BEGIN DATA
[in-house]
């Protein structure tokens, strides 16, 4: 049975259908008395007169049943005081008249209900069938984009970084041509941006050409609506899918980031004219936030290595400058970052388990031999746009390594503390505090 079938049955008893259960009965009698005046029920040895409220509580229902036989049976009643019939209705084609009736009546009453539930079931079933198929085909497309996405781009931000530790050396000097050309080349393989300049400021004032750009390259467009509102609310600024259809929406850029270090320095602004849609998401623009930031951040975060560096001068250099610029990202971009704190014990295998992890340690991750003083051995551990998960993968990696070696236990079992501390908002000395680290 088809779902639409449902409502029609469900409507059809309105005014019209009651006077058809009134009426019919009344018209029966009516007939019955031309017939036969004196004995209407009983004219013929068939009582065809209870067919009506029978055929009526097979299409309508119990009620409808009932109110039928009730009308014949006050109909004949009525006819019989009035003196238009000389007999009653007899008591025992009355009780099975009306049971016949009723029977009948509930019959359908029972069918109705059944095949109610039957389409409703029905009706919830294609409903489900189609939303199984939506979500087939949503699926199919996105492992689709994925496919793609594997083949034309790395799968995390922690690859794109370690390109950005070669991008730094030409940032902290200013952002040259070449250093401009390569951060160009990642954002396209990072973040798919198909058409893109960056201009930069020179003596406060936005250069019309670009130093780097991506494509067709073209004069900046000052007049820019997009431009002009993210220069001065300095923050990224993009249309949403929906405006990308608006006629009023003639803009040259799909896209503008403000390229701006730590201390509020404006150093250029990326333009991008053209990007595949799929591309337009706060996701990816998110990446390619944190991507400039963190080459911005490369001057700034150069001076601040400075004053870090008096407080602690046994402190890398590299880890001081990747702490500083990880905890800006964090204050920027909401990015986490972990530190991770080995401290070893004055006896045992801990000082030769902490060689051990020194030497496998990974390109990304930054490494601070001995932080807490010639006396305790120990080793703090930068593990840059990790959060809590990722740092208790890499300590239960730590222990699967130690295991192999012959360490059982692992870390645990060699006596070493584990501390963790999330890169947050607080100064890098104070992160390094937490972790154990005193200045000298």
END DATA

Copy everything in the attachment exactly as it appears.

[in-house]
């Protein structure tokens, strides 16, 4: 049975259908008395007169049943005081008249209900069938984009970084041509941006050409609506899918980031004219936030290595400058970052388990031999746009390594503390505090 079938049955008893259960009965009698005046029920040895409220509580229902036989049976009643019939209705084609009736009546009453539930079931079933198929085909497309996405781009931000530790050396000097050309080349393989300049400021004032750009390259467009509102609310600024259809929406850029270090320095602004849609998401623009930031951040975060560096001068250099610029990202971009704190014990295998992890340690991750003083051995551990998960993968990696070696236990079992501390908002000395680290 088809779902639409449902409502029609469900409507059809309105005014019209009651006077058809009134009426019919009344018209029966009516007939019955031309017939036969004196004995209407009983004219013929068939009582065809209870067919009506029978055929009526097979299409309508119990009620409808009932109110039928009730009308014949006050109909004949009525006819019989009035003196238009000389007999009653007899008591025992009355009780099975009306049971016949009723029977009948509930019959359908029972069918109705059944095949109610039957389409409703029905009706919830294609409903489900189609939303199984939506979500087939949503699926199919996105492992689709994925496919793609594997083949034309790395799968995390922690690859794109370690390109950005070669991008730094030409940032902290200013952002040259070449250093401009390569951060160009990642954002396209990072973040798919198909058409893109960056201009930069020179003596406060936005250069019309670009130093780097991506494509067709073209004069900046000052007049820019997009431009002009993210220069001065300095923050990224993009249309949403929906405006990308608006006629009023003639803009040259799909896209503008403000390229701006730590201390509020404006150093250029990326333009991008053209990007595949799929591309337009706060996701990816998110990446390619944190991507400039963190080459911005490369001057700034150069001076601040400075004053870090008096407080602690046994402190890398590299880890001081990747702490500083990880905890800006964090204050920027909401990015986490972990530190991770080995401290070893004055006896045992801990000082030769902490060689051990020194030497496998990974390109990304930054490494601070001995932080807490010639006396305790120990080793703090930068593990840059990790959060809590990722740092208790890499300590239960730590222990699967130690295991192999012959360490059982692992870390645990060699006596070493584990501390963790999330890169947050607080100064890098104070992160390094937490972790154990005193200045000298």